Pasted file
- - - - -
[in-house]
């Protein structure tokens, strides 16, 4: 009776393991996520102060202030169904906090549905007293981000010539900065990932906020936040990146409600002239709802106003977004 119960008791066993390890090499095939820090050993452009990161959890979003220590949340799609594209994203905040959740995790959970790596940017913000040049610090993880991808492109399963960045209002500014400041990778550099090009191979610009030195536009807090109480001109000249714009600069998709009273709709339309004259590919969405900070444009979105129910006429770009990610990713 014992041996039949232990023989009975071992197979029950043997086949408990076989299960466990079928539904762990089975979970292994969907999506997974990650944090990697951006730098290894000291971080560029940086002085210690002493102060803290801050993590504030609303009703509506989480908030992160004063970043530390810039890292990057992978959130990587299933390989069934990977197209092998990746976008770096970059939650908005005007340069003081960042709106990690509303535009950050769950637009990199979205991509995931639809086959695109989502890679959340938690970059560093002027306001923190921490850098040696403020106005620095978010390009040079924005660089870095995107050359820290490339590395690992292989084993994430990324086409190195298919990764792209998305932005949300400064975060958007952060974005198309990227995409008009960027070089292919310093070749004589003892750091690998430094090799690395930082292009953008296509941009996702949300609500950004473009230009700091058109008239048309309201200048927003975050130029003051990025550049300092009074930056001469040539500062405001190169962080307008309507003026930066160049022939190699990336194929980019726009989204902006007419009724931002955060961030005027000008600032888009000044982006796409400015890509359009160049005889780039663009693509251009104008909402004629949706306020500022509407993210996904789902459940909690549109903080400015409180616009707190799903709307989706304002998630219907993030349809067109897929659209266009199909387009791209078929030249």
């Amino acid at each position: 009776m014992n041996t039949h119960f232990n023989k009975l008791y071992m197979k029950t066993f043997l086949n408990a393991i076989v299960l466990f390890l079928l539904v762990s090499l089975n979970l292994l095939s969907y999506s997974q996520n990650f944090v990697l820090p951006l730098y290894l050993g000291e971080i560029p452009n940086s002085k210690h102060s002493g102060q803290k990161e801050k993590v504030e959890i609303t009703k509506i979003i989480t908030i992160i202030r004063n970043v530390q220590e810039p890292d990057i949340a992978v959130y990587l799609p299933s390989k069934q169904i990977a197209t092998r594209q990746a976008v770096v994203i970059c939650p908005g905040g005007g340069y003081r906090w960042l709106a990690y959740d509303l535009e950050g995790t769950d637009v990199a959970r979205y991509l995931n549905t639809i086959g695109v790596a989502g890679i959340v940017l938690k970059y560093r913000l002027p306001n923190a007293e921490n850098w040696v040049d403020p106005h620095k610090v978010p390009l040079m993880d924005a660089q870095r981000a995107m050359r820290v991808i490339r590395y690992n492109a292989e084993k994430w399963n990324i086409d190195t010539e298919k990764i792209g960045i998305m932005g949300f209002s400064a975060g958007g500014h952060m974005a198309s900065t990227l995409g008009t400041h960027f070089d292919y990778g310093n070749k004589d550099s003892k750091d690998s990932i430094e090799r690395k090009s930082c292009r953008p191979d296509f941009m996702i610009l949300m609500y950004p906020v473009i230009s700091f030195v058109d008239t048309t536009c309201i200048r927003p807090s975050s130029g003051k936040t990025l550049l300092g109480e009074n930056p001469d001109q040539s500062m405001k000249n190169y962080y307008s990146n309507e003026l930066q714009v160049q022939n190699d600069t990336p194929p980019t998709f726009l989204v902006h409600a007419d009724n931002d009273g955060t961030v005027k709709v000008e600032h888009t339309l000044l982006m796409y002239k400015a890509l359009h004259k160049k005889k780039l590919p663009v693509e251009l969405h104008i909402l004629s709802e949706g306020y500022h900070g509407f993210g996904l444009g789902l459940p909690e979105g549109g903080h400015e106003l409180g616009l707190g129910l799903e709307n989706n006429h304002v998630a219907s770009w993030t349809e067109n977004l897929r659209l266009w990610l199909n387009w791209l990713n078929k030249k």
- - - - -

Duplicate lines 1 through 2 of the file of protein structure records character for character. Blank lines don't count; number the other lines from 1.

[in-house]
């Protein structure tokens, strides 16, 4: 009776393991996520102060202030169904906090549905007293981000010539900065990932906020936040990146409600002239709802106003977004 119960008791066993390890090499095939820090050993452009990161959890979003220590949340799609594209994203905040959740995790959970790596940017913000040049610090993880991808492109399963960045209002500014400041990778550099090009191979610009030195536009807090109480001109000249714009600069998709009273709709339309004259590919969405900070444009979105129910006429770009990610990713 014992041996039949232990023989009975071992197979029950043997086949408990076989299960466990079928539904762990089975979970292994969907999506997974990650944090990697951006730098290894000291971080560029940086002085210690002493102060803290801050993590504030609303009703509506989480908030992160004063970043530390810039890292990057992978959130990587299933390989069934990977197209092998990746976008770096970059939650908005005007340069003081960042709106990690509303535009950050769950637009990199979205991509995931639809086959695109989502890679959340938690970059560093002027306001923190921490850098040696403020106005620095978010390009040079924005660089870095995107050359820290490339590395690992292989084993994430990324086409190195298919990764792209998305932005949300400064975060958007952060974005198309990227995409008009960027070089292919310093070749004589003892750091690998430094090799690395930082292009953008296509941009996702949300609500950004473009230009700091058109008239048309309201200048927003975050130029003051990025550049300092009074930056001469040539500062405001190169962080307008309507003026930066160049022939190699990336194929980019726009989204902006007419009724931002955060961030005027000008600032888009000044982006796409400015890509359009160049005889780039663009693509251009104008909402004629949706306020500022509407993210996904789902459940909690549109903080400015409180616009707190799903709307989706304002998630219907993030349809067109897929659209266009199909387009791209078929030249």